Can’t eat gluten? Pesticides and nonstick pans might have something to do with it, study says
It seems like everyone knows someone with a sensitivity to gluten — a protein mixture found in cereal grains, like wheat and barley. A third of all Americans say they avoid products with gluten in them, and grocery store shelves are overflowing with gluten-free products that didn’t exist a decade ago.
For roughly 1 percent of the planet’s population, eating gluten triggers a genetic immune response called celiac disease that has wide-ranging consequences. The disease’s symptoms range from mild, like diarrhea, fatigue, gas, to severe. Think nausea and vomiting, osteoporosis, infertility, neurological problems, and even the development of other autoimmune diseases.
The root causes of celiac disease have largely stumped epidemiologists. But a study out Tuesday by researchers from New York University establishes a link between the disease and two groups of manmade chemicals: pesticides and a compound known as PFAS, which is often found in products around the house. It might help explain why some people who are susceptible to celiac disease end up developing it when others don’t. The researchers analyzed the levels of toxic chemicals in the blood of 90 children, 30 of whom had recently been diagnosed celiac. They found that those with high levels of pesticides in their blood were twice as likely to develop the disease.
“Our study establishes the first measurable tie-in between environmental exposure to toxic chemicals and celiac disease,” Jeremiah Levine, a coauthor and a professor of pediatrics at NYU Langone Medical Center, said.
Ben Lebwohl, director of clinical research at Columbia University’s Celiac Disease Center, said the results should be treated with caution. “There are a number of limitations that prevent us from drawing sweeping conclusions,” he said in an email to colleagues on Tuesday. He pointed out that the study only looked at children who had already been diagnosed with celiac. “Children who get diagnosed are likely different in important ways related to health care utilization and socioeconomics, which may be associated with these pollutant levels.”
But Lebwohl said the research added to a growing body of work that suggest that environmental factors increase the risk of gluten intolerance. The study, he said, “mandates follow-up work.”
Levine and the other researchers also tested for toxic chemicals called per- and polyfluoroalkyl substances found in nonstick cookware and fire retardant and have been linked to multiple types of cancer and other harmful diseases. The study was conducted on subjects under the age of 21 because children and young adults are uniquely vulnerable to chemicals that may disrupt immune function.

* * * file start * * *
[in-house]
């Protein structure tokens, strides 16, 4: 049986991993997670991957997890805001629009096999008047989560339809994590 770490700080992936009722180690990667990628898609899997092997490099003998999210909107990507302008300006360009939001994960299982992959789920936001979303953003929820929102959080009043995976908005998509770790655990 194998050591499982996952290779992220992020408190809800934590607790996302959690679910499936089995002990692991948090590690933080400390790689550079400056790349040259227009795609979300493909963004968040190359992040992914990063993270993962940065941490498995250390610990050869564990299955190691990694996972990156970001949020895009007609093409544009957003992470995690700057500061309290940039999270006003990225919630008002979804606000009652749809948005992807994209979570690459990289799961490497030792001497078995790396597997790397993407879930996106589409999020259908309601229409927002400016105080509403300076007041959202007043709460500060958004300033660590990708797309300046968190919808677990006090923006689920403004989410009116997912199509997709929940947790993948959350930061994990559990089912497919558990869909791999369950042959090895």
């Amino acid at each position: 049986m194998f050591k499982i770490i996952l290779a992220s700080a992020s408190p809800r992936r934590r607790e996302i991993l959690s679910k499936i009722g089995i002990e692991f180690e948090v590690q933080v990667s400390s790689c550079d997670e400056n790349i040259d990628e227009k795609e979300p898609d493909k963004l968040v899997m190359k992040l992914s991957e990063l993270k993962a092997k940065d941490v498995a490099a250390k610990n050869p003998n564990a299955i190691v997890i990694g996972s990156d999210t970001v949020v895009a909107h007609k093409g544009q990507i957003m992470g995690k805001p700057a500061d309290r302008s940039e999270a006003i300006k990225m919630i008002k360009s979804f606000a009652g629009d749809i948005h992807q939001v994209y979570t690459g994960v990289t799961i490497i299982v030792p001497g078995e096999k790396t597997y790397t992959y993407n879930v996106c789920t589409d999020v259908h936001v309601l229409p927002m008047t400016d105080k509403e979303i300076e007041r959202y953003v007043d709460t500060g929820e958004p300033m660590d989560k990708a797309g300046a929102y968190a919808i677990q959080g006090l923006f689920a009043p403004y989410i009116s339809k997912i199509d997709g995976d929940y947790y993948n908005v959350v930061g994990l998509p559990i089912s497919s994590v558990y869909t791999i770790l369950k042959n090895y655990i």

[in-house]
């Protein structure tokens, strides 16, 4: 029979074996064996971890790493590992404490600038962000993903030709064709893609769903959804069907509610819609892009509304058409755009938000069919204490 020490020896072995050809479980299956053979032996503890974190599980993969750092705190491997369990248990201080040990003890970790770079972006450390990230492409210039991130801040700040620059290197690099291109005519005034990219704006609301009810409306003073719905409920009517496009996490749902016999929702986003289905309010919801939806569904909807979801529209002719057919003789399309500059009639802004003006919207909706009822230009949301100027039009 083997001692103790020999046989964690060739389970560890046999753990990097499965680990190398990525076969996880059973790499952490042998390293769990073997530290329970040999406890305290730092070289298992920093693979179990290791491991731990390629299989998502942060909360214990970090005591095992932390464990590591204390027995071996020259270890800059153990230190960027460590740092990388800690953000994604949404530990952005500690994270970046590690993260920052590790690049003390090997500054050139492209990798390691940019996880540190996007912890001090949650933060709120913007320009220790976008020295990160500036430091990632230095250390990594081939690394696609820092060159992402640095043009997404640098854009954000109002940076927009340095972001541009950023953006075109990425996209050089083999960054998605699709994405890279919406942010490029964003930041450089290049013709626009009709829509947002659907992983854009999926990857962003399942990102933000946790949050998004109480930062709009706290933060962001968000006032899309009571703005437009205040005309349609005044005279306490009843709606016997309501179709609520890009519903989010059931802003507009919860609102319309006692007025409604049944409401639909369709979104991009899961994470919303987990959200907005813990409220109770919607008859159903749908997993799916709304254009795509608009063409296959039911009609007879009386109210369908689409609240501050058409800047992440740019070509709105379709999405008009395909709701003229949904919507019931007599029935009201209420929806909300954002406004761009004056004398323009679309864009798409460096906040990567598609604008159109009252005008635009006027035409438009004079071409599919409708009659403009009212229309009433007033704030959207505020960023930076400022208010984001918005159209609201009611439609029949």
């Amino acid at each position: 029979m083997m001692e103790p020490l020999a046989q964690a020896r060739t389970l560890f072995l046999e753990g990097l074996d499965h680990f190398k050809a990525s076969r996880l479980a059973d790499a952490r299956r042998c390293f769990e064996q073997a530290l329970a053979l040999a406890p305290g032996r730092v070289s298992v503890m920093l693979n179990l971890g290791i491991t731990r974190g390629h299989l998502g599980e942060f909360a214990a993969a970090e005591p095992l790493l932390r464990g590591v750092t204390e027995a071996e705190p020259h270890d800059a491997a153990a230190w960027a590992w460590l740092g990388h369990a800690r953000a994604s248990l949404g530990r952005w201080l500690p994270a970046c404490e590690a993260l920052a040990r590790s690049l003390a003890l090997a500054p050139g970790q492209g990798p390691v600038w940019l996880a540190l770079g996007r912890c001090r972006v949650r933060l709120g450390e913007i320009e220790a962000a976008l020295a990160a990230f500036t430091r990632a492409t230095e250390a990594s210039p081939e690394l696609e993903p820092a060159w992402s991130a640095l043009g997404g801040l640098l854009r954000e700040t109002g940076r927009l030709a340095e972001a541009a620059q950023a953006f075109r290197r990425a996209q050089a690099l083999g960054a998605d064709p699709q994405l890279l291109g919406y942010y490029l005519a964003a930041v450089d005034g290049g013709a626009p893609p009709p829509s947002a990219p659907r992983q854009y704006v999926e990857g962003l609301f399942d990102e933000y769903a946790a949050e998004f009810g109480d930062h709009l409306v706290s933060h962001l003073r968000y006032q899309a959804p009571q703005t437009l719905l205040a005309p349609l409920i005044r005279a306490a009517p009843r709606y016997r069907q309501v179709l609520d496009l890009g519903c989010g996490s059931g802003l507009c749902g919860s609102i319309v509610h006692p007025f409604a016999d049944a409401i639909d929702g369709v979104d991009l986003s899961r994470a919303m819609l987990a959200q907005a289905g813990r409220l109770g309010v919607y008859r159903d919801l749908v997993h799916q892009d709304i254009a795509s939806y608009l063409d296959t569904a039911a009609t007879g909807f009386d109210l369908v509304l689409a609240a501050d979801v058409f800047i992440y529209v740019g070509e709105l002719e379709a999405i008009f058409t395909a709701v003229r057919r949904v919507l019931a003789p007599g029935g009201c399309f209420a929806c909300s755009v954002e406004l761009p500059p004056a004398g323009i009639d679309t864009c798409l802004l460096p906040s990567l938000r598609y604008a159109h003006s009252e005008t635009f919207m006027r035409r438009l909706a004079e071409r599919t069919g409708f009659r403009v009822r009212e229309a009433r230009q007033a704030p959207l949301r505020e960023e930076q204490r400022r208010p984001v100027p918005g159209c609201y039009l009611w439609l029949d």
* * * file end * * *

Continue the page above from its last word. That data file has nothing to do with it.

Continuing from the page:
They uncovered some surprising results. Young females exposed to higher-than-normal levels of non-stick chemicals like PFAs were five to 9 times more likely to have the disease than children exposed to lower concentrations of those chemicals (women make up a majority of celiac cases worldwide). Young males with elevated blood levels of fire-retardant chemicals were twice as likely to be diagnosed with celiac compared to children with lower levels of fire retardants in their blood.
Some of the chemicals have been out of commission for years. “We found that kids were susceptible across the board to a particular pesticide that had already been phased out of most uses,” Leonardo Trasande, a co-author of the study and a professor of environmental medicine at NYU, told Grist. “That speaks to the fact that we have legacy effects of synthetic chemicals that were used decades ago.”
Trasande said more research and a larger sample size is needed to determine whether those chemicals directly cause the disease and whether they’re linked to other autoimmune disorders. But the study lends more support to those calling for stricter regulation of toxic chemicals and pesticides.
“We do need a more rigorous structure for regulating these chemicals in the first place,” Trasande said.
In the meantime, he suggests a few steps to help reduce exposure at home: Open the windows and use a wet mop to collect organic pollutant dust from furniture and electronics that might still carry flame retardants. Avoid using non-stick pots and pans. Trasande suggests replacing them with cast iron or steel. And finally, avoid athletic wear that’s over-treated with chemicals. “You don’t really need oil-resistance in athletic materials,” he said, “you just need to repel sweat.”